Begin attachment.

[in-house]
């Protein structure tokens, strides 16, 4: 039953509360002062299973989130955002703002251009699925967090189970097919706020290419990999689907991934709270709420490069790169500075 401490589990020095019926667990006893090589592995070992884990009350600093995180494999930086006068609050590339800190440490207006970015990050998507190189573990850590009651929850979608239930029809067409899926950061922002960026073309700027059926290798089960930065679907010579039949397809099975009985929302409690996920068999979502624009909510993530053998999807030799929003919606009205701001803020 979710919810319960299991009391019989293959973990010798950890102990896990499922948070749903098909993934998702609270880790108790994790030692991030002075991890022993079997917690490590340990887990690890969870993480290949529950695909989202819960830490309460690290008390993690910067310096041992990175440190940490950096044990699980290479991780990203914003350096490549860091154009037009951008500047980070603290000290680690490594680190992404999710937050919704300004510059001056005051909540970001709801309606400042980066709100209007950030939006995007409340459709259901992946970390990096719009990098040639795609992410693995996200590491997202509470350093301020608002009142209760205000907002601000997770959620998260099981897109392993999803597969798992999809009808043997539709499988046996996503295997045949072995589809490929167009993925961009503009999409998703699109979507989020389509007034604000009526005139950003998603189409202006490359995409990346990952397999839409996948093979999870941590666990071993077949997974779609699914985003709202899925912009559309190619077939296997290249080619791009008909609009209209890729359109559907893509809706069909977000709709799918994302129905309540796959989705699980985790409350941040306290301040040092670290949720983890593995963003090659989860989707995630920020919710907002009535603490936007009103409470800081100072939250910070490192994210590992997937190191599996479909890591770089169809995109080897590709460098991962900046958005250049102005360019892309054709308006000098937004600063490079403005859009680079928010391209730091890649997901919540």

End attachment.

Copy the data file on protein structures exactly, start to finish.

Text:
[in-house]
């Protein structure tokens, strides 16, 4: 039953509360002062299973989130955002703002251009699925967090189970097919706020290419990999689907991934709270709420490069790169500075 401490589990020095019926667990006893090589592995070992884990009350600093995180494999930086006068609050590339800190440490207006970015990050998507190189573990850590009651929850979608239930029809067409899926950061922002960026073309700027059926290798089960930065679907010579039949397809099975009985929302409690996920068999979502624009909510993530053998999807030799929003919606009205701001803020 979710919810319960299991009391019989293959973990010798950890102990896990499922948070749903098909993934998702609270880790108790994790030692991030002075991890022993079997917690490590340990887990690890969870993480290949529950695909989202819960830490309460690290008390993690910067310096041992990175440190940490950096044990699980290479991780990203914003350096490549860091154009037009951008500047980070603290000290680690490594680190992404999710937050919704300004510059001056005051909540970001709801309606400042980066709100209007950030939006995007409340459709259901992946970390990096719009990098040639795609992410693995996200590491997202509470350093301020608002009142209760205000907002601000997770959620998260099981897109392993999803597969798992999809009808043997539709499988046996996503295997045949072995589809490929167009993925961009503009999409998703699109979507989020389509007034604000009526005139950003998603189409202006490359995409990346990952397999839409996948093979999870941590666990071993077949997974779609699914985003709202899925912009559309190619077939296997290249080619791009008909609009209209890729359109559907893509809706069909977000709709799918994302129905309540796959989705699980985790409350941040306290301040040092670290949720983890593995963003090659989860989707995630920020919710907002009535603490936007009103409470800081100072939250910070490192994210590992997937190191599996479909890591770089169809995109080897590709460098991962900046958005250049102005360019892309054709308006000098937004600063490079403005859009680079928010391209730091890649997901919540």